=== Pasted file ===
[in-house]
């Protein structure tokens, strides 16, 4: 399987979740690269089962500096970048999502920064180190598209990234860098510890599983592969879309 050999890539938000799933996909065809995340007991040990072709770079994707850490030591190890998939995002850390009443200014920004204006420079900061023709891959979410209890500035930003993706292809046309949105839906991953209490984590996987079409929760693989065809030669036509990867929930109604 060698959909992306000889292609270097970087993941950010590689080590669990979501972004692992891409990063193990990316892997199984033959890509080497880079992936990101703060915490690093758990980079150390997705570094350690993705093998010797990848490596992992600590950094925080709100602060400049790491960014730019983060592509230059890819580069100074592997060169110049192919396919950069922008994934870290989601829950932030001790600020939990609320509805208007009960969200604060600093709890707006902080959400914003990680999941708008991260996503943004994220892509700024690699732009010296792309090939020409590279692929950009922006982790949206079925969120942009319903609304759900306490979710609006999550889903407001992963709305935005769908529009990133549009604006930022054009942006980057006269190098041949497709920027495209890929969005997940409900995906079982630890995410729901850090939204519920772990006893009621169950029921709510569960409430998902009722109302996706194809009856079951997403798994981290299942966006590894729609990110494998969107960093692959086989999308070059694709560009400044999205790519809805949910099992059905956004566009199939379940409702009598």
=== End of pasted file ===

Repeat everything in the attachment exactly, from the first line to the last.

[in-house]
């Protein structure tokens, strides 16, 4: 399987979740690269089962500096970048999502920064180190598209990234860098510890599983592969879309 050999890539938000799933996909065809995340007991040990072709770079994707850490030591190890998939995002850390009443200014920004204006420079900061023709891959979410209890500035930003993706292809046309949105839906991953209490984590996987079409929760693989065809030669036509990867929930109604 060698959909992306000889292609270097970087993941950010590689080590669990979501972004692992891409990063193990990316892997199984033959890509080497880079992936990101703060915490690093758990980079150390997705570094350690993705093998010797990848490596992992600590950094925080709100602060400049790491960014730019983060592509230059890819580069100074592997060169110049192919396919950069922008994934870290989601829950932030001790600020939990609320509805208007009960969200604060600093709890707006902080959400914003990680999941708008991260996503943004994220892509700024690699732009010296792309090939020409590279692929950009922006982790949206079925969120942009319903609304759900306490979710609006999550889903407001992963709305935005769908529009990133549009604006930022054009942006980057006269190098041949497709920027495209890929969005997940409900995906079982630890995410729901850090939204519920772990006893009621169950029921709510569960409430998902009722109302996706194809009856079951997403798994981290299942966006590894729609990110494998969107960093692959086989999308070059694709560009400044999205790519809805949910099992059905956004566009199939379940409702009598």